child writing cursive
Brittany Hambleton
Brittany Hambleton
March 16, 2021 ·  3 min read

Back to Basics: Texas Schools Reintroduced Cursive Writing Into Standard Grade School Curriculum

With the advancement of modern technology and the continuous invention of life-made-easy gadgets, several academic practices have become old-fashioned and obsolete. Many schools and districts around the world have scrapped handwriting from their curricula, replacing good old calligraphy and cursive skills with keyboarding proficiency. Not to mention that many wonderful outdoor activities and experiments have been replaced with excessive screen time, but that’s a whole other story. Generation Z may be missing out on a lot. But one school district is bringing back cursive writing and ensuring all students learn it.

Well, the State of Texas has decided to bring it back. In 2017 it made the initial changes to do so, but this 2019-2020 school year teaching cursive writing skills will be back for good [1]. Too much technology can be detrimental to the all-round development of children. Surely certain skills are essential, but even science has shown that students learn and recall better when they take hand-written notes. Cursive has been absent from their curriculum since the early 2000s, and now, it’s time to rekindle a passion for the lost art of quality penmanship.

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Potential benefits of cursive writing skills

According to an update on the Texas Essential Knowledge and Skills, the state’s standard for students’ curriculum in all grades, second graders would begin taking classes on cursive starting with the 2019-2020 new school session. They’ll progressively learn cursive until their 5th year. Cursive is not only fine art but it’s also a good stimulant for the brain, especially in children. It synchronizes communication between the left and right hemispheres of the brain, something you don’t get with typing and texting [4]

Despite all the promising rewards, some people are still convinced it’s a waste of time to re-introduce something as old-school as cursive into the curriculum. To many parents, it would seem as though their children are being taken two decades back. However, it’s not so much about modernity as it is about the benefits.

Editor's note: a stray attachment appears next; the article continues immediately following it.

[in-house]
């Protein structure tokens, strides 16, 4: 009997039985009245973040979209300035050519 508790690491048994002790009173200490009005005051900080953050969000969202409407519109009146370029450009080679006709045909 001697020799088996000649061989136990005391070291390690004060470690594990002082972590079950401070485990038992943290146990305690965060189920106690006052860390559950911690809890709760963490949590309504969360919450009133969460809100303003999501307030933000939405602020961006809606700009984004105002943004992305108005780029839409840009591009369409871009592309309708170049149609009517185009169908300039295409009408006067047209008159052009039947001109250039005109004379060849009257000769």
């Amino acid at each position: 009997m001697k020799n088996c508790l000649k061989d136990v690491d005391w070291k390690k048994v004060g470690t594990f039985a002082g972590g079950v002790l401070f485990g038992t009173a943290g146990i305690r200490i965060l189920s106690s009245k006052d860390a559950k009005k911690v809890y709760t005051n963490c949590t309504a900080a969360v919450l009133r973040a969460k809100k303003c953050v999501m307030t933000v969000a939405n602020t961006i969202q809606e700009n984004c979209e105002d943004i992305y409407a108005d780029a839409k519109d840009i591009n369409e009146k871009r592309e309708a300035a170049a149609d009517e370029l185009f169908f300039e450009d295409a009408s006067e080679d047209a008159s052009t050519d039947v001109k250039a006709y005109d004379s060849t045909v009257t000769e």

“Language is so integral to the thinking process,” says Diane Schallert, professor of educational psychology at the University of Texas to Kens 5 [5]. “In the first grade, we learned only cursive, we never learned to print. In language comprehension, there’s this reciprocity between producing and comprehending.”

She explains that it’s not as easy as people think to add or remove subjects to the curriculum. Several factors have to be taken into consideration before deciding what the students need to learn and what they can do without.

There’s only so much time in a day. Whatever you decide to put into the curriculum, you’re deciding to take something out,” she said.

Cursive is a form of art

Some schools are already a step ahead of the TEKS board. Schools in the Temple Independent School District includes cursive as part of their lesson plans. It’s now a full subject in the standard curriculum to be taught once the new school year begins [6].

“It’s important that our kids are able to communicate through the written word and through the spoken word,” said Elizabeth Giniewicz, executive director of elementary curriculum for Temple ISD. She explains that cursive is essential for hand-eye coordination, fluidity in writing, memory, and motor skill development.

“It helps make those connections and the fluid strokes and all of the lettering so your brain just develops appropriately,” Giniewicz said. 

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Editor’s Note (03/16/2021): This article originally appeared on The Hearty Soul in August 2019.